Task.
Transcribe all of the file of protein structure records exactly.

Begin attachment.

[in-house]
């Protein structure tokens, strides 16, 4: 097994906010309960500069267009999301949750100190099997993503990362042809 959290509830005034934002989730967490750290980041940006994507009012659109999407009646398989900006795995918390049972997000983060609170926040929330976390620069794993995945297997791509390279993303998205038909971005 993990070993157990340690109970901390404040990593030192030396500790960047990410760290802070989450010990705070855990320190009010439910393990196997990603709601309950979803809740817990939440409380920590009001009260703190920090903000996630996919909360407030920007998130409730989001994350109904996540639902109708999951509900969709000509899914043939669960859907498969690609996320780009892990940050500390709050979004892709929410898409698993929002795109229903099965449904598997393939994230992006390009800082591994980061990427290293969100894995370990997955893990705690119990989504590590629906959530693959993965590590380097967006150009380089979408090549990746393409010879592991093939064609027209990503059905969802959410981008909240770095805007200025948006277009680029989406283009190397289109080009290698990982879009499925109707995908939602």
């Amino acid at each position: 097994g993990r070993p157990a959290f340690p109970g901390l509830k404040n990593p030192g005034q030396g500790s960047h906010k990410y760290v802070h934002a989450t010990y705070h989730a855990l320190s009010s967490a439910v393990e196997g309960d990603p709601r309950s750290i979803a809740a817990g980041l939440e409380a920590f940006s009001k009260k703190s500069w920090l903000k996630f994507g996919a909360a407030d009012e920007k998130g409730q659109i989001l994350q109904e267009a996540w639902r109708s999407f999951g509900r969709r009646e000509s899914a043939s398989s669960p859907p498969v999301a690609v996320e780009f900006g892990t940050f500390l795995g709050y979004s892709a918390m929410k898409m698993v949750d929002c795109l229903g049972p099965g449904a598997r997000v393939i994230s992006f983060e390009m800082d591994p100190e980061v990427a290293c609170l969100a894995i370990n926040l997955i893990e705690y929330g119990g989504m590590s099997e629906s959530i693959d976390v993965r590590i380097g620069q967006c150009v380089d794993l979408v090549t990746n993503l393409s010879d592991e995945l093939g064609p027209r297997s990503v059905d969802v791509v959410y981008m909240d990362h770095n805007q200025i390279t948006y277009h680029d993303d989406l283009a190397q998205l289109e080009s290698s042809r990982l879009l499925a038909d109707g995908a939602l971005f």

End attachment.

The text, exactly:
[in-house]
């Protein structure tokens, strides 16, 4: 097994906010309960500069267009999301949750100190099997993503990362042809 959290509830005034934002989730967490750290980041940006994507009012659109999407009646398989900006795995918390049972997000983060609170926040929330976390620069794993995945297997791509390279993303998205038909971005 993990070993157990340690109970901390404040990593030192030396500790960047990410760290802070989450010990705070855990320190009010439910393990196997990603709601309950979803809740817990939440409380920590009001009260703190920090903000996630996919909360407030920007998130409730989001994350109904996540639902109708999951509900969709000509899914043939669960859907498969690609996320780009892990940050500390709050979004892709929410898409698993929002795109229903099965449904598997393939994230992006390009800082591994980061990427290293969100894995370990997955893990705690119990989504590590629906959530693959993965590590380097967006150009380089979408090549990746393409010879592991093939064609027209990503059905969802959410981008909240770095805007200025948006277009680029989406283009190397289109080009290698990982879009499925109707995908939602």
């Amino acid at each position: 097994g993990r070993p157990a959290f340690p109970g901390l509830k404040n990593p030192g005034q030396g500790s960047h906010k990410y760290v802070h934002a989450t010990y705070h989730a855990l320190s009010s967490a439910v393990e196997g309960d990603p709601r309950s750290i979803a809740a817990g980041l939440e409380a920590f940006s009001k009260k703190s500069w920090l903000k996630f994507g996919a909360a407030d009012e920007k998130g409730q659109i989001l994350q109904e267009a996540w639902r109708s999407f999951g509900r969709r009646e000509s899914a043939s398989s669960p859907p498969v999301a690609v996320e780009f900006g892990t940050f500390l795995g709050y979004s892709a918390m929410k898409m698993v949750d929002c795109l229903g049972p099965g449904a598997r997000v393939i994230s992006f983060e390009m800082d591994p100190e980061v990427a290293c609170l969100a894995i370990n926040l997955i893990e705690y929330g119990g989504m590590s099997e629906s959530i693959d976390v993965r590590i380097g620069q967006c150009v380089d794993l979408v090549t990746n993503l393409s010879d592991e995945l093939g064609p027209r297997s990503v059905d969802v791509v959410y981008m909240d990362h770095n805007q200025i390279t948006y277009h680029d993303d989406l283009a190397q998205l289109e080009s290698s042809r990982l879009l499925a038909d109707g995908a939602l971005f």